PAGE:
Australia’s leading consumer banking advocate, former Reserve Banker Peter Mair, has seen danger signs that our central bank is about to cave in to the banking cartel on credit cards. You have been warned that this is on the cards before Christmas.

Now we have been led to believe that we will be getting something this Christmas — but the prospect may evaporate again if the ‘something’ we do get is another useless bureaucratic fumble of the ball. And that is on the cards. This bumbling has been going on for almost a decade.

I may be jumping at shadows but two developments in the past week checked my optimism that, this Christmas, everyone will get what they deserve. That the banks would finally get the ‘lumps of coal’ they so richly deserve — while the community will get the relief it deserves, from a racket now ‘knocking off’ from them at least a billion dollars per annum.

What happened?

First, on the Business Sunday for 11 November, there was an exchange between Michael Pascoe and the chief executive of the NAB Mr Cicutto. The exchange related to a hypothetical question — “what if Ansett issued Visa credit cards?”. Mr Not-so-cuto said the consequences for the community would have been a terrible blow to confidence in the payments system’ — because Ansett could not have refunded money paid for not-delivered purchases made with the credit cards it issued. A well-briefed Mr Pascoe quickly put Mr Cicutto back in his ‘dunces’ box — twice.

The same thought — non-banks issuing credit cards as ‘members’ of the MasterVisa Card schemes — got a run in the Financial Review later in the week. The principal story line was the more superficially credible proposal that Coles Myer would be a player if the systems were opened up by the Reserve Bank. The AFR story also reported that “the Visa boss, Mr Gordon Wheaton wrote to Howard asking him to consider, in the light of the Ansett collapse, just what damage would have been caused if “non-prudential entities could issue and acquire credit cards”.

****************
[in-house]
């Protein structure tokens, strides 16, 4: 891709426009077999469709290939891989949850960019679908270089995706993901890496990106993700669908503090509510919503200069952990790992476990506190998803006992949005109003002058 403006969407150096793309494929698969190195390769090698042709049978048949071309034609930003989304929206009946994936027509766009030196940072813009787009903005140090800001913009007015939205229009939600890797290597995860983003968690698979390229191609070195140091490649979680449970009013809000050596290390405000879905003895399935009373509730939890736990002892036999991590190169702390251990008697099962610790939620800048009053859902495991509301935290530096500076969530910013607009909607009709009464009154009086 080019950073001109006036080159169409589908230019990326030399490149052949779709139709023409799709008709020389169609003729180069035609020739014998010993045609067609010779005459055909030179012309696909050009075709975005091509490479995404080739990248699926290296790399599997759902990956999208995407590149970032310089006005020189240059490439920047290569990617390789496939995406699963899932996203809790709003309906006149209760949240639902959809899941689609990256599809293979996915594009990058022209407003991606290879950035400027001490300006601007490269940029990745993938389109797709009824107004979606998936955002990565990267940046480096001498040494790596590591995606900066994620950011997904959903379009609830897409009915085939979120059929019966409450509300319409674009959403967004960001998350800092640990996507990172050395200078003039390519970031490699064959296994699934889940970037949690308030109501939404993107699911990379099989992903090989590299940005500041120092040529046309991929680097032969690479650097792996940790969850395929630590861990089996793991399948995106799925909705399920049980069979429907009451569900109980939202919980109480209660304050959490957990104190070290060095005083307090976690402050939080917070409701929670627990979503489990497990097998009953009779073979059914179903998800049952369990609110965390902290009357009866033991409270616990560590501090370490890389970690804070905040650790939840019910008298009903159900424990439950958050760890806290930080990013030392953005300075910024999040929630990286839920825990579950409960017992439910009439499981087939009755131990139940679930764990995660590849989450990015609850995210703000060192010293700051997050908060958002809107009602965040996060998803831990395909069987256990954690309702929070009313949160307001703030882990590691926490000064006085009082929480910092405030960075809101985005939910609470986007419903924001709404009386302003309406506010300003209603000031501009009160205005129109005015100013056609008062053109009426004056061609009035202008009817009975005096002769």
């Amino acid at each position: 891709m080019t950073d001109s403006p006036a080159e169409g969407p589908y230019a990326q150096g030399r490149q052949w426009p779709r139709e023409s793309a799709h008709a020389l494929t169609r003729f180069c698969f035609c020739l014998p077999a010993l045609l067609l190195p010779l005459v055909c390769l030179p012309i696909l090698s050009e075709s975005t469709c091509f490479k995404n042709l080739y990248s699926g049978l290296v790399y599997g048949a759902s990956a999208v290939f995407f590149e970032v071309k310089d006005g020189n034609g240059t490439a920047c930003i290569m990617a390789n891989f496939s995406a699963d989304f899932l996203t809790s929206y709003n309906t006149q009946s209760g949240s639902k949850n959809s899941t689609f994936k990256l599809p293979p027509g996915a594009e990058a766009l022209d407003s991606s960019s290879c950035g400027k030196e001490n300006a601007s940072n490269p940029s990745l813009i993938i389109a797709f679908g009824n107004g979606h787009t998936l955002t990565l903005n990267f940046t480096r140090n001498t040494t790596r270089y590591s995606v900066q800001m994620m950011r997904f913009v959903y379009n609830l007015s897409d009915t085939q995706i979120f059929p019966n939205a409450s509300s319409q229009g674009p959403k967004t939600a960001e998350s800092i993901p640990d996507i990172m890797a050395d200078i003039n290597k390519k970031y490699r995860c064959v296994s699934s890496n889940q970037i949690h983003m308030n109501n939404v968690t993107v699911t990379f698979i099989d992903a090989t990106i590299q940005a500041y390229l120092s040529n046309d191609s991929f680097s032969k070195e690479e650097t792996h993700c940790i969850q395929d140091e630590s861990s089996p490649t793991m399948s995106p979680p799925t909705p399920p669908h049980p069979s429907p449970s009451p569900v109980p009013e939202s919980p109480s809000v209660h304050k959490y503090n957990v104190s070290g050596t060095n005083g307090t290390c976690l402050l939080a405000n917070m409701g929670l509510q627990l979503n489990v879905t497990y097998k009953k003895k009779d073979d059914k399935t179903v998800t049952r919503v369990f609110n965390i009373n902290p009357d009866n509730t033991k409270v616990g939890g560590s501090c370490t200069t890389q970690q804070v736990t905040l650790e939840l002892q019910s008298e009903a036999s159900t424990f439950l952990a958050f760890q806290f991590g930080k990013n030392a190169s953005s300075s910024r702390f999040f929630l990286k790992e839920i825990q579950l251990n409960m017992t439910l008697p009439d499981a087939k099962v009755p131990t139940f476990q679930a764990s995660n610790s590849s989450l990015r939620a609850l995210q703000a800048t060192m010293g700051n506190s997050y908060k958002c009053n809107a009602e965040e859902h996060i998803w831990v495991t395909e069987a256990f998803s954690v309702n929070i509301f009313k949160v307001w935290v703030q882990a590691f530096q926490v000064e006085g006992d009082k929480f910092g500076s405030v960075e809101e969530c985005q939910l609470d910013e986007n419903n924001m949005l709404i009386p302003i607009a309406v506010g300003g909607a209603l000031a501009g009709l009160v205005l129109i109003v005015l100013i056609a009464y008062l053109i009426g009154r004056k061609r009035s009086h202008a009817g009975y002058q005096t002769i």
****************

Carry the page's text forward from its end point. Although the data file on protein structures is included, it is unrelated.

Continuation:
Second, the AFR story also said in relation to the very long-overdue RBA report that “While only relating to credit cards….”.

So what?

On the first matter, the focus is the inference that the Reserve Bank is to propose that membership of the international credit card schemes be opened up to new players, including non-banks such as “Ansett” and Coles Myer.

This would be a real ‘furphy’ — see “opening up” below.

More generally, one would like to see the letter Visa sent to the Prime Minister — and perhaps a diary note of any remarks expressed when the letter was handed over. When $A50 billion per annum is at stake worldwide for MasterVisaCard, it would be exquisite to see them mixing being overly polite and overly aggressive in asking for the RBA be ‘called off’. The only sure thing is that the ‘spin’ on Visa’s story would have been sickening.

The second matter — that the RBA report will relate only to credit cards — opens the possibility that the Reserve Bank has disregarded both commonsense and a public request by the Parliamentary ‘Banking’ Committee (EFPA). Last June, the EFPA asked that the RBA bring down a report that concurrently embraces both ‘credit cards’ and ‘debit cards’ and resolves the inseparably intertwined policy issues about ‘cards’ that need to be dealt with in a single coordinated consolidated package. See “credit cards only” below.

The Reserve Bank should never have had to be asked to do this — doing it is axiomatic, at least it should be.

“Opening up”

The stories about ‘opening up’ membership of the international credit card schemes to issuers other than approved deposit taking (banking) institutions are unlikely to have appeared as ‘fillers’ on days with no news. On the contrary, these ‘leaks’ would be consistent with the usual ‘kite-flying’ and preparatory ploughing of the community field, softening up the community to be receptive to a Reserve Bank report consistent with ‘what they heard last week’.

If this were to be the case, it would be nothing short of a scandalous deception of the community. There will be no non-bank entry into the business of issuing MasterVisa cards — repeat, none. And no one in their right mind would believe there would be.